COVID-19 and chronic pain in children and teens

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Children and teens with chronic pain may find their pain symptoms are getting worse during the COVID-19 pandemic. This may be due to increased amounts of stress and the decreased levels of physical activity.

Key points

  • For children and teens with chronic pain, the increase in stress and a decrease in physical activity, due to the COVID-19 pandemic, can cause their pain symptoms to be worse.
  • For children and teens with COVID-19 and chronic pain, treatment should involve treating the symptoms of both the infection and the chronic pain.
  • Strategies to manage pain include mind-body strategies, physical strategies and medications.
  • There are different types of pain (nociceptive, neuropathic and nociplastic) and they are treated with different types of medications.

COVID-19 is an infection caused by the coronavirus named SARS-CoV-2. It is a respiratory virus which spreads mainly through close contact with an infected person.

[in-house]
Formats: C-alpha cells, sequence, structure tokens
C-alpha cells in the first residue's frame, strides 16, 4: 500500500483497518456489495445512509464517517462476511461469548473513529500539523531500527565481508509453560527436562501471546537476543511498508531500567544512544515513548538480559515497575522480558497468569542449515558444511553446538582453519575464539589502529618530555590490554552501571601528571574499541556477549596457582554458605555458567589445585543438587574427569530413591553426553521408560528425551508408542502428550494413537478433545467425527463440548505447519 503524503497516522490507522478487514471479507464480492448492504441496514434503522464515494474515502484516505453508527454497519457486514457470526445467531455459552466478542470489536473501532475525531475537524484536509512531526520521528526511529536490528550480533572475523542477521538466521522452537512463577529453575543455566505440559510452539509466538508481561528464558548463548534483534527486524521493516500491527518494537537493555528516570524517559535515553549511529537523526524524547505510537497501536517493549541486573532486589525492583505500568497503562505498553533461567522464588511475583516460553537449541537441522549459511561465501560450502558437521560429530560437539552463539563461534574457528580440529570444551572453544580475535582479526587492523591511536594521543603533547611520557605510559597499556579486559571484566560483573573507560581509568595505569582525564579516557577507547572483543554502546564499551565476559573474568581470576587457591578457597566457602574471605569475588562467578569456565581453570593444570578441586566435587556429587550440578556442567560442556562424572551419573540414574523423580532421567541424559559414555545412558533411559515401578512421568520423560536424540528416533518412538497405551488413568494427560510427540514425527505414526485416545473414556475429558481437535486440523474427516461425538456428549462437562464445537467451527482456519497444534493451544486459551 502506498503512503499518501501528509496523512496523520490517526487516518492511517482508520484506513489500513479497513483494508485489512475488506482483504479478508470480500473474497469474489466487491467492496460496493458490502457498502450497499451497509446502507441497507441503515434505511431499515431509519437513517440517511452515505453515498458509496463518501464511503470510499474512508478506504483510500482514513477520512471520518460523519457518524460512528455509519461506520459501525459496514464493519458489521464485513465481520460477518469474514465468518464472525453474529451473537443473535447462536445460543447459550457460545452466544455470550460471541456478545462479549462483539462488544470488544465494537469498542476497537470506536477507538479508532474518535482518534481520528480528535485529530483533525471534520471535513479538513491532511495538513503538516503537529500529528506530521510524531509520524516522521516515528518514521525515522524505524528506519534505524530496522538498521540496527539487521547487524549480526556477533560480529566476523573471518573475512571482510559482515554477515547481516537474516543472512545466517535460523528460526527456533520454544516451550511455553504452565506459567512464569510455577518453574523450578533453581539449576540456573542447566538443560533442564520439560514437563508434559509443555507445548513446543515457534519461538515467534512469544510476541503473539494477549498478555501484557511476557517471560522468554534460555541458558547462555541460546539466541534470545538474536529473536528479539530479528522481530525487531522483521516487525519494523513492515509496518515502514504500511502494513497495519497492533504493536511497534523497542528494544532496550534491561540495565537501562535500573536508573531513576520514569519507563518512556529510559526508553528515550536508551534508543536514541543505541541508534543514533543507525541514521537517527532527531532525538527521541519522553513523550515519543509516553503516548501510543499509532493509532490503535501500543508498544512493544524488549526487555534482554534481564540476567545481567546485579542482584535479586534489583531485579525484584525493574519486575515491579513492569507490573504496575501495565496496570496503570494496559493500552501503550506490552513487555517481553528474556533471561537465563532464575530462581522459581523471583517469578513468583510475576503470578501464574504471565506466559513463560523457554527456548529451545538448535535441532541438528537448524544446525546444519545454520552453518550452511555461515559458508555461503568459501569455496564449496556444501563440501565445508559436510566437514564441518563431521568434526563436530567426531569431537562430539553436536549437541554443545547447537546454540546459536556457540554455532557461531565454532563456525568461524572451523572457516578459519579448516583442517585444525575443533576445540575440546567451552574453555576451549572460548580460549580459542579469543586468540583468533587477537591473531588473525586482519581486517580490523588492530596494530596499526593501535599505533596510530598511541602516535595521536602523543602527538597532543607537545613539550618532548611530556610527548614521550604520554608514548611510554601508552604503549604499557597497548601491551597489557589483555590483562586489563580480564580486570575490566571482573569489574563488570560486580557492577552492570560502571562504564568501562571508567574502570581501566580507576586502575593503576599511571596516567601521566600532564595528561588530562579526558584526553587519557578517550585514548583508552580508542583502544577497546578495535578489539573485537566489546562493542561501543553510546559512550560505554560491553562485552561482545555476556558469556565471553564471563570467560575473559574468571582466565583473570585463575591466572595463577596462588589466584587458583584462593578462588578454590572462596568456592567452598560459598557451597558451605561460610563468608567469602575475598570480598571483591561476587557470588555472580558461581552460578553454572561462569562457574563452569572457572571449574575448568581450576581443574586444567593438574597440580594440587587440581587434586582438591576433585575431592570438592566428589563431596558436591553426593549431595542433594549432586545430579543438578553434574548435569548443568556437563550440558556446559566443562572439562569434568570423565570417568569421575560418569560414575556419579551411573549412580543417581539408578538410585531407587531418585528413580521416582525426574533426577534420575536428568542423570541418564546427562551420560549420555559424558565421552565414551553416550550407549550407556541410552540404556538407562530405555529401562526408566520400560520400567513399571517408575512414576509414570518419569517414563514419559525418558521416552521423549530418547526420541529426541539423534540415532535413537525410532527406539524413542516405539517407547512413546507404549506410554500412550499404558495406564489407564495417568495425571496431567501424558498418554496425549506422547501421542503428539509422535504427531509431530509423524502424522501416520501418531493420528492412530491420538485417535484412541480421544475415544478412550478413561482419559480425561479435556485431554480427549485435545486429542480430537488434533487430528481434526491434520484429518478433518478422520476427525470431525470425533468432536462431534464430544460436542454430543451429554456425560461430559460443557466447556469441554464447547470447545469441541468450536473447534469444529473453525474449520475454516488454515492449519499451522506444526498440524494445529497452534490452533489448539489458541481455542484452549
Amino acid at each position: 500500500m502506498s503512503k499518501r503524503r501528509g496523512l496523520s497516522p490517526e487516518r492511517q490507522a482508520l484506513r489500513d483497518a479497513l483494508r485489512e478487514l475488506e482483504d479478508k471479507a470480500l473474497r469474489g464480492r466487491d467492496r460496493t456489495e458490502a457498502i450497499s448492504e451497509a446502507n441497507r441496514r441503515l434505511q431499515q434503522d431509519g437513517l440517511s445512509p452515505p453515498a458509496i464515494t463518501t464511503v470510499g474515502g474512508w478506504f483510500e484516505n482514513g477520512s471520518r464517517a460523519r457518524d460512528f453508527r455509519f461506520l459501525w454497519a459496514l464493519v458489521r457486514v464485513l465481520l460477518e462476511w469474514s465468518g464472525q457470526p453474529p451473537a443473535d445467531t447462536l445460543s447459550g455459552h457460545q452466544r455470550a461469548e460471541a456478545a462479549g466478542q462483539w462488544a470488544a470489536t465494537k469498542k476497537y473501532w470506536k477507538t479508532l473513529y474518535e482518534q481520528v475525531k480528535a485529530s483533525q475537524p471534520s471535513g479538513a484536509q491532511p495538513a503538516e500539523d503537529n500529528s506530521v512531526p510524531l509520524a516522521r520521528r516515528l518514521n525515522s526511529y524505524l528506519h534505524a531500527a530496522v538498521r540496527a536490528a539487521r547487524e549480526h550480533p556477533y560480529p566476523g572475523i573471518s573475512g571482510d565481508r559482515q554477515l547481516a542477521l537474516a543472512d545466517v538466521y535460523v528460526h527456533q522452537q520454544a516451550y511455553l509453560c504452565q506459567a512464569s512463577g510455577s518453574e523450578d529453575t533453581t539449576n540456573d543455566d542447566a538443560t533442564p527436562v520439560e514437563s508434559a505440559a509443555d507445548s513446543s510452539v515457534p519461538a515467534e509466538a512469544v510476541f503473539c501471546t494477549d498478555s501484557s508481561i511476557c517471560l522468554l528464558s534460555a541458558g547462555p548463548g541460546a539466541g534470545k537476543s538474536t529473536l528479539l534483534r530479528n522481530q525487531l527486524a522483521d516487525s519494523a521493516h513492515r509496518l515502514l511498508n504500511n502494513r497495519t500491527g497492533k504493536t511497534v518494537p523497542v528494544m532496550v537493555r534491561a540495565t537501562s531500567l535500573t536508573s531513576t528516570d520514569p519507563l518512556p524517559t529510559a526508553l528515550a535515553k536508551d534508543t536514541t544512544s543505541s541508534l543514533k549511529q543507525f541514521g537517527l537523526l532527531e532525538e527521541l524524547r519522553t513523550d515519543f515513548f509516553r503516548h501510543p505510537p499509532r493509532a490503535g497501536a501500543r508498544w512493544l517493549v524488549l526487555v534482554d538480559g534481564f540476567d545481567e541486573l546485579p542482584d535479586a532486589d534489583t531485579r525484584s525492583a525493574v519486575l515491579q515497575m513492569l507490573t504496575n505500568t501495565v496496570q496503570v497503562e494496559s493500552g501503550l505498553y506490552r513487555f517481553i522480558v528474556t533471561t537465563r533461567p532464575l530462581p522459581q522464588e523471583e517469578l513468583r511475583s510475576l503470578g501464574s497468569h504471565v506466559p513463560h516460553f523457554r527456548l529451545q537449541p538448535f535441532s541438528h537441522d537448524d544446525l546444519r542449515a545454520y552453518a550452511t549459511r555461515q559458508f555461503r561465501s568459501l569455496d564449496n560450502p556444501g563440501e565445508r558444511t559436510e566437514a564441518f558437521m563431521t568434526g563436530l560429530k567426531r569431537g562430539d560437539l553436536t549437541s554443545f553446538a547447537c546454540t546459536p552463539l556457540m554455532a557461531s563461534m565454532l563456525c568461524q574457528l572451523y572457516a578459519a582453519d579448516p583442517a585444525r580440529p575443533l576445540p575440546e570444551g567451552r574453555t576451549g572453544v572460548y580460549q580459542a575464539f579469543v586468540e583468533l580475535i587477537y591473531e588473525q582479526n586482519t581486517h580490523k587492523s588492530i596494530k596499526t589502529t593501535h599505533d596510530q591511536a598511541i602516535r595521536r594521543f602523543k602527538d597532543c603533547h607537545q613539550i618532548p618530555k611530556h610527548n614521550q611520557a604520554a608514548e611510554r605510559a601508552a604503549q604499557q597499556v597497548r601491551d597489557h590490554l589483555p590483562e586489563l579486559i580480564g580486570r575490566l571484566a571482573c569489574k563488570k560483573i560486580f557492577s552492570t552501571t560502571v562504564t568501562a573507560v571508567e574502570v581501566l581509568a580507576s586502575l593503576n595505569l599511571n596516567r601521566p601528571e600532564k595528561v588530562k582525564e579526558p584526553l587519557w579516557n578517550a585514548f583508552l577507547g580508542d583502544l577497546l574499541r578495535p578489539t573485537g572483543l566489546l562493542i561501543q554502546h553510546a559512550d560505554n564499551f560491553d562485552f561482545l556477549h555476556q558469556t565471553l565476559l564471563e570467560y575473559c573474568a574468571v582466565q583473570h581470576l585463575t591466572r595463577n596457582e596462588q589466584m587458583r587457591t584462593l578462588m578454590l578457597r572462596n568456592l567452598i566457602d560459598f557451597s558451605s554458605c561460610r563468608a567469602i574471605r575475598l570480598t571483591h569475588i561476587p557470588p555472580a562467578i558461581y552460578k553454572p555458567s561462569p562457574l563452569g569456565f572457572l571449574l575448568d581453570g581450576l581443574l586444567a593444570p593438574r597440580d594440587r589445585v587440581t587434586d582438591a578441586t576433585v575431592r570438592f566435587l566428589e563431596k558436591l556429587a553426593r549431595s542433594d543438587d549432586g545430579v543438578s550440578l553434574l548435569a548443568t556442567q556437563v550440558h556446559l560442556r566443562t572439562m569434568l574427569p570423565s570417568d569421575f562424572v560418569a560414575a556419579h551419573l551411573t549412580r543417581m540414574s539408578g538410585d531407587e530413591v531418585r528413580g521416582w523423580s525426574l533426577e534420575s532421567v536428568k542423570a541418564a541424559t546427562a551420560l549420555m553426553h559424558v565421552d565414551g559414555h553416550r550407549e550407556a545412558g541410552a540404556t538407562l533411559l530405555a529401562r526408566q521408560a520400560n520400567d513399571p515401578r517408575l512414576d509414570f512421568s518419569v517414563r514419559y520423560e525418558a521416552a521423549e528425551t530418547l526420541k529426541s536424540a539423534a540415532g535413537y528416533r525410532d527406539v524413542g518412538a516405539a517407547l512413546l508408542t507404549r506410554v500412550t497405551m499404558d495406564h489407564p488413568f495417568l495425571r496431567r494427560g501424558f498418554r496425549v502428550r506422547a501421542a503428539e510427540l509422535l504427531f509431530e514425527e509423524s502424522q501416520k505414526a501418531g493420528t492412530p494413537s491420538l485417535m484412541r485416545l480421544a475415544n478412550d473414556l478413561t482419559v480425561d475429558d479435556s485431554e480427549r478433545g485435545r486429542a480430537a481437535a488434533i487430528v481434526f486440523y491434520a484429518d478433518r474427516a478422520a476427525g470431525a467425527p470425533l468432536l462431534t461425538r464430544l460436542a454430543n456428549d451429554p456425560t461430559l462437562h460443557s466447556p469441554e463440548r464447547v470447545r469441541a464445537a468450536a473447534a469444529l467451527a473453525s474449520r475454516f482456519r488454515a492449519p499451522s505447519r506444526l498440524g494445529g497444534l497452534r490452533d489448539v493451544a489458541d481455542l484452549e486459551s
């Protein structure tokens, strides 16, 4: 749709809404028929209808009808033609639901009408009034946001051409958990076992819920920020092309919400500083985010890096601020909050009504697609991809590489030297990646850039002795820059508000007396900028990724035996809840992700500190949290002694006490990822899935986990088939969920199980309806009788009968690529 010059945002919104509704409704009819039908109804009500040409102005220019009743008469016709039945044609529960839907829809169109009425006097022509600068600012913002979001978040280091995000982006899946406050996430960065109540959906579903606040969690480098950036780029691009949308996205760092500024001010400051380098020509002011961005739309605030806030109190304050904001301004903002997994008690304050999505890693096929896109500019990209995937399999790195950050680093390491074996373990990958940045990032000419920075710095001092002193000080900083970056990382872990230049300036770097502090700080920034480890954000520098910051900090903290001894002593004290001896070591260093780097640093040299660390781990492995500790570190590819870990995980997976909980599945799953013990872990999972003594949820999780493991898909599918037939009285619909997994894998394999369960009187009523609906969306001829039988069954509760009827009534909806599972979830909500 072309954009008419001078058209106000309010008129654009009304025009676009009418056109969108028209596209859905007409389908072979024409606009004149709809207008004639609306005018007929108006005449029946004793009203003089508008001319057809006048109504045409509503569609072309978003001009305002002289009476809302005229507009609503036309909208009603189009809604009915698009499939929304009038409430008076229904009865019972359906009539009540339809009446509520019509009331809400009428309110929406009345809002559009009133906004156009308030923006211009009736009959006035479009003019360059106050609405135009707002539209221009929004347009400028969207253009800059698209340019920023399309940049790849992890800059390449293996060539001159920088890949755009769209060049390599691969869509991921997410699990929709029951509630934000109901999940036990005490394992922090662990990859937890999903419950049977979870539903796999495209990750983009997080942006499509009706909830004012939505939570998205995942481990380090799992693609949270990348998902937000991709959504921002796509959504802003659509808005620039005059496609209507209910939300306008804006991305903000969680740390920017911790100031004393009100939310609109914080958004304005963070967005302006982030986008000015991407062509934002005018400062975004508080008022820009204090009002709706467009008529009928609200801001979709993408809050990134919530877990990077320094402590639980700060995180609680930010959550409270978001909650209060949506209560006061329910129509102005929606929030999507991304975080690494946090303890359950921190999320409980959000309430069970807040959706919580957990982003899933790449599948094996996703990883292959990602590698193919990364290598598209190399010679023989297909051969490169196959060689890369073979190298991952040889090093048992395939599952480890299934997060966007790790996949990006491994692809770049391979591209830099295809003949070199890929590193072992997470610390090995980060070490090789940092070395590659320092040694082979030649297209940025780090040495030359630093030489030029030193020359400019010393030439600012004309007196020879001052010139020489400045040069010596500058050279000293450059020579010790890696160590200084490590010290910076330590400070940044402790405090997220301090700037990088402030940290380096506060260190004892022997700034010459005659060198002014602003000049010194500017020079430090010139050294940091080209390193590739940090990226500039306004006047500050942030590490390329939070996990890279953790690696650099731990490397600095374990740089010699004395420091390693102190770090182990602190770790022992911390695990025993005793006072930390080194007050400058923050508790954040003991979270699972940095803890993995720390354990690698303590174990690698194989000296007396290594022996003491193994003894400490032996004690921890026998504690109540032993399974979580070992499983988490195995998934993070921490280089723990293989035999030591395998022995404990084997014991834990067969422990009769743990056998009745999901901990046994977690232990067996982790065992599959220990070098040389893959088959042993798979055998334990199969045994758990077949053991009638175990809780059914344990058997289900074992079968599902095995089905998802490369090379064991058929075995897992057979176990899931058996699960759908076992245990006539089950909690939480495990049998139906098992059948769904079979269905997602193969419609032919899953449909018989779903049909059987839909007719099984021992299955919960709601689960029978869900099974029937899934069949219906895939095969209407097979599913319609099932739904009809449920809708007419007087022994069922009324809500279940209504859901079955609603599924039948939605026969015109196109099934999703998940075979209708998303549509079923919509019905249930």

Symptoms of COVID-19 may include fever, cough, fatigue, body aches, headache, nausea, vomiting, diarrhea as well as loss of taste or smell. Children and teens with chronic pain who have COVID-19 may find their pain symptoms get worse.

Treatment for COVID-19 should involve treating the symptoms of the infection and the chronic pain.

Chronic pain, stress and COVID-19

Stress can change how your child or teen experiences painful sensations. COVID-19 can be stressful due to things such as being separated from family and friends, being out of a regular routine and worrying about oneself or loved ones. Many children and teens are feeling stressed or worried about COVID-19. This can increase their sensitivity to pain experiences, especially for those with chronic pain. Children and teens are also getting less physical activity during the COVID-19 pandemic and this can increase their sensitivity to pain experiences. Although it may be challenging to reduce the amount of stress and worry, while at the same time increasing levels of physical activity, it is more important than ever to do this. Your child or teen can use various strategies for managing pain, such as:

  • mind-body strategies
  • physical strategies
  • medications

Mind-body strategies

Mind-body strategies are often called coping skills or strategies. Coping involves using skills or strategies to manage stressful experiences. Ways of coping come in all shapes and sizes. Some examples of coping skills and strategies include distraction, self-soothing strategies, and mindfulness.